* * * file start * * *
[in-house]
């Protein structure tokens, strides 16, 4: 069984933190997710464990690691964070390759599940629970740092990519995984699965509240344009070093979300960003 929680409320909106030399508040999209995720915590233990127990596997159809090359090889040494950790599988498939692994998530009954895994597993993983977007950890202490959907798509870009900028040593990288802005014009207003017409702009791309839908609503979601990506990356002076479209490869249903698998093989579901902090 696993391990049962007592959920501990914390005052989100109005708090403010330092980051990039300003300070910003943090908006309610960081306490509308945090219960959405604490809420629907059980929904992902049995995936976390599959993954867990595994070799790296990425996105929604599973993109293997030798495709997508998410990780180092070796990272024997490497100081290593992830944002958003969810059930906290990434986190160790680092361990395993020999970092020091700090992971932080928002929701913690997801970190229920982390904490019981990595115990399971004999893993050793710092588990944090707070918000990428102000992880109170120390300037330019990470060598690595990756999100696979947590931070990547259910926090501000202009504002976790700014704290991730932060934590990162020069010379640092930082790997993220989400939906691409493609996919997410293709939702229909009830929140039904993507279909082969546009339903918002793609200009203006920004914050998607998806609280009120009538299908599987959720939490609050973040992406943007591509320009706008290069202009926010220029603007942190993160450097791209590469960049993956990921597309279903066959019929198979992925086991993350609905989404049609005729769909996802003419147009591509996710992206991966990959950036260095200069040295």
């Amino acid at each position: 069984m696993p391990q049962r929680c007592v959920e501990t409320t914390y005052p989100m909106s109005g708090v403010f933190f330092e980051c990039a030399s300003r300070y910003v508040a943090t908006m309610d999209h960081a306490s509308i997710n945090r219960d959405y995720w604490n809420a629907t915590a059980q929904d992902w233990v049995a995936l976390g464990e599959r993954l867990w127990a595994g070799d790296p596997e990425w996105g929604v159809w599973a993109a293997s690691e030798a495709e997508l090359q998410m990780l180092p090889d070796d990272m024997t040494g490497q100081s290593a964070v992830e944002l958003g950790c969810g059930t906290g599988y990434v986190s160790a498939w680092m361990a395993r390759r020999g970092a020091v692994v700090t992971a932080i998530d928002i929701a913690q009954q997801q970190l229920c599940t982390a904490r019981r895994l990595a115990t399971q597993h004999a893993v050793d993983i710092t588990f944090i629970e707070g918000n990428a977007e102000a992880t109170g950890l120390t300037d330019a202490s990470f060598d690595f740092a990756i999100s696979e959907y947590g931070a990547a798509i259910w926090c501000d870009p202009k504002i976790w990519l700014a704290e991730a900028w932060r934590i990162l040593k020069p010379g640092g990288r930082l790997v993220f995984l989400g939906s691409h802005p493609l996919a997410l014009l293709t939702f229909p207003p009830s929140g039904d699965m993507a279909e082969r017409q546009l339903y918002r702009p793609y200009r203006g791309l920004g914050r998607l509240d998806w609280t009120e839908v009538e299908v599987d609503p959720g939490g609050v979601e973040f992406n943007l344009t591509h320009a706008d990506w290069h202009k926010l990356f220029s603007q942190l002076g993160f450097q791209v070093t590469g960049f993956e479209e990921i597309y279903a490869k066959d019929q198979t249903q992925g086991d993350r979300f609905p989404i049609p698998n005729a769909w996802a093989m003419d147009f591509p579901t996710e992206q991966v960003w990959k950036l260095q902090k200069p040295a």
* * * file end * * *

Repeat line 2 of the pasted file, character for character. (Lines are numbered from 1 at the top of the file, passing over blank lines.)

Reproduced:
């Protein structure tokens, strides 16, 4: 069984933190997710464990690691964070390759599940629970740092990519995984699965509240344009070093979300960003 929680409320909106030399508040999209995720915590233990127990596997159809090359090889040494950790599988498939692994998530009954895994597993993983977007950890202490959907798509870009900028040593990288802005014009207003017409702009791309839908609503979601990506990356002076479209490869249903698998093989579901902090 696993391990049962007592959920501990914390005052989100109005708090403010330092980051990039300003300070910003943090908006309610960081306490509308945090219960959405604490809420629907059980929904992902049995995936976390599959993954867990595994070799790296990425996105929604599973993109293997030798495709997508998410990780180092070796990272024997490497100081290593992830944002958003969810059930906290990434986190160790680092361990395993020999970092020091700090992971932080928002929701913690997801970190229920982390904490019981990595115990399971004999893993050793710092588990944090707070918000990428102000992880109170120390300037330019990470060598690595990756999100696979947590931070990547259910926090501000202009504002976790700014704290991730932060934590990162020069010379640092930082790997993220989400939906691409493609996919997410293709939702229909009830929140039904993507279909082969546009339903918002793609200009203006920004914050998607998806609280009120009538299908599987959720939490609050973040992406943007591509320009706008290069202009926010220029603007942190993160450097791209590469960049993956990921597309279903066959019929198979992925086991993350609905989404049609005729769909996802003419147009591509996710992206991966990959950036260095200069040295």